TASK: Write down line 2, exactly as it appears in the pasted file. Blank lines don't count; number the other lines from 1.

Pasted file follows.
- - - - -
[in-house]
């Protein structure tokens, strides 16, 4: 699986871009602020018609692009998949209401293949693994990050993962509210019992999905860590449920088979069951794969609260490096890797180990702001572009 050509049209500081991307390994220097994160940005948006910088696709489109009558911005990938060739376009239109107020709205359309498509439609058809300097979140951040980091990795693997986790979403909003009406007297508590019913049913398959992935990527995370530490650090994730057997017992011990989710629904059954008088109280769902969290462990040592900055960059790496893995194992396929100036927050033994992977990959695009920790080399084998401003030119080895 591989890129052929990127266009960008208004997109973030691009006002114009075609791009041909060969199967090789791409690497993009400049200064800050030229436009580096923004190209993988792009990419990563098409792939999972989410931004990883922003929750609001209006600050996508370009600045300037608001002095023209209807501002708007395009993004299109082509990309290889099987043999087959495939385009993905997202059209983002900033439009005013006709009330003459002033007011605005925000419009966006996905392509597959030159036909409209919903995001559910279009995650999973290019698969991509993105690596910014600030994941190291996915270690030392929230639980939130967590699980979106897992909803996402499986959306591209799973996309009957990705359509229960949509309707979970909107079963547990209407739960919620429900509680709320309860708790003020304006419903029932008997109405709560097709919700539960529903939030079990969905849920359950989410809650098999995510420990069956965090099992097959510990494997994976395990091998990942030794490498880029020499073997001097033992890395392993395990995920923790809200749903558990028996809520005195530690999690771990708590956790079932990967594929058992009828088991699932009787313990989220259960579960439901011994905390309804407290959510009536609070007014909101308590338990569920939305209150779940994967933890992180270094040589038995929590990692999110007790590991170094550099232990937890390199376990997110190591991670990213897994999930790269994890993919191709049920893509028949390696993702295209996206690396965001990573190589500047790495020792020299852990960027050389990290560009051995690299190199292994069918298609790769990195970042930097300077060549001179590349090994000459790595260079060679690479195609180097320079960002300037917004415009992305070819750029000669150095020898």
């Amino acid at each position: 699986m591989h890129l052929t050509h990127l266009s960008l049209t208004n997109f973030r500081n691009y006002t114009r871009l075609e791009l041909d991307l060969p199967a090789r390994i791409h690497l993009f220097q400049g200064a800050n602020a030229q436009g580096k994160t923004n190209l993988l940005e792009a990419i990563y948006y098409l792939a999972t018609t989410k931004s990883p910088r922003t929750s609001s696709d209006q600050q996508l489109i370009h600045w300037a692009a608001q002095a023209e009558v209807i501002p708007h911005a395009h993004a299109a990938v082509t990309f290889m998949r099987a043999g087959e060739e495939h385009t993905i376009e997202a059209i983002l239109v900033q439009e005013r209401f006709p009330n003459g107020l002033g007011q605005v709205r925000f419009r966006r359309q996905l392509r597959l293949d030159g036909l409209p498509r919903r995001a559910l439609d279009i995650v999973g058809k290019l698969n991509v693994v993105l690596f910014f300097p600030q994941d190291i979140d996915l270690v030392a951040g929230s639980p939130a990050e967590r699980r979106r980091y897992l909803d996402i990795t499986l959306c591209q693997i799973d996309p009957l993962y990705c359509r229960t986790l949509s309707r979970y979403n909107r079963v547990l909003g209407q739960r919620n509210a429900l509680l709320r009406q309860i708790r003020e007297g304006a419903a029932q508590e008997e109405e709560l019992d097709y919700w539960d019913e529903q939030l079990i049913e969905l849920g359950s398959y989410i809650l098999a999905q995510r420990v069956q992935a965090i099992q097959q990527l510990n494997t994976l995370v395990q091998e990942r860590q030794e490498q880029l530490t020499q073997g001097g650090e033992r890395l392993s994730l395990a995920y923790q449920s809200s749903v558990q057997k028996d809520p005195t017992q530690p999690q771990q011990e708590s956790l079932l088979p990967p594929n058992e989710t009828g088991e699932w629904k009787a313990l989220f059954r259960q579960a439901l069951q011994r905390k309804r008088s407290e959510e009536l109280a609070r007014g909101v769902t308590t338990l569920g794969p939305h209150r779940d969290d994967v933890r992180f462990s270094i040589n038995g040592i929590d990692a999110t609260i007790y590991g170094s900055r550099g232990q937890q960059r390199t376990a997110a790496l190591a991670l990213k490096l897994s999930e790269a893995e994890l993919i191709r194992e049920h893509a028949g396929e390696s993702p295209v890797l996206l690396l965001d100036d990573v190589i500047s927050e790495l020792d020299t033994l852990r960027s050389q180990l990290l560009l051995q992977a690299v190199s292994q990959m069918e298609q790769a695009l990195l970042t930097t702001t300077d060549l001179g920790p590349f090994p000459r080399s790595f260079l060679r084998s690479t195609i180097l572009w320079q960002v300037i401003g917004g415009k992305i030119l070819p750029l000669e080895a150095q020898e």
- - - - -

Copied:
């Protein structure tokens, strides 16, 4: 699986871009602020018609692009998949209401293949693994990050993962509210019992999905860590449920088979069951794969609260490096890797180990702001572009 050509049209500081991307390994220097994160940005948006910088696709489109009558911005990938060739376009239109107020709205359309498509439609058809300097979140951040980091990795693997986790979403909003009406007297508590019913049913398959992935990527995370530490650090994730057997017992011990989710629904059954008088109280769902969290462990040592900055960059790496893995194992396929100036927050033994992977990959695009920790080399084998401003030119080895 591989890129052929990127266009960008208004997109973030691009006002114009075609791009041909060969199967090789791409690497993009400049200064800050030229436009580096923004190209993988792009990419990563098409792939999972989410931004990883922003929750609001209006600050996508370009600045300037608001002095023209209807501002708007395009993004299109082509990309290889099987043999087959495939385009993905997202059209983002900033439009005013006709009330003459002033007011605005925000419009966006996905392509597959030159036909409209919903995001559910279009995650999973290019698969991509993105690596910014600030994941190291996915270690030392929230639980939130967590699980979106897992909803996402499986959306591209799973996309009957990705359509229960949509309707979970909107079963547990209407739960919620429900509680709320309860708790003020304006419903029932008997109405709560097709919700539960529903939030079990969905849920359950989410809650098999995510420990069956965090099992097959510990494997994976395990091998990942030794490498880029020499073997001097033992890395392993395990995920923790809200749903558990028996809520005195530690999690771990708590956790079932990967594929058992009828088991699932009787313990989220259960579960439901011994905390309804407290959510009536609070007014909101308590338990569920939305209150779940994967933890992180270094040589038995929590990692999110007790590991170094550099232990937890390199376990997110190591991670990213897994999930790269994890993919191709049920893509028949390696993702295209996206690396965001990573190589500047790495020792020299852990960027050389990290560009051995690299190199292994069918298609790769990195970042930097300077060549001179590349090994000459790595260079060679690479195609180097320079960002300037917004415009992305070819750029000669150095020898």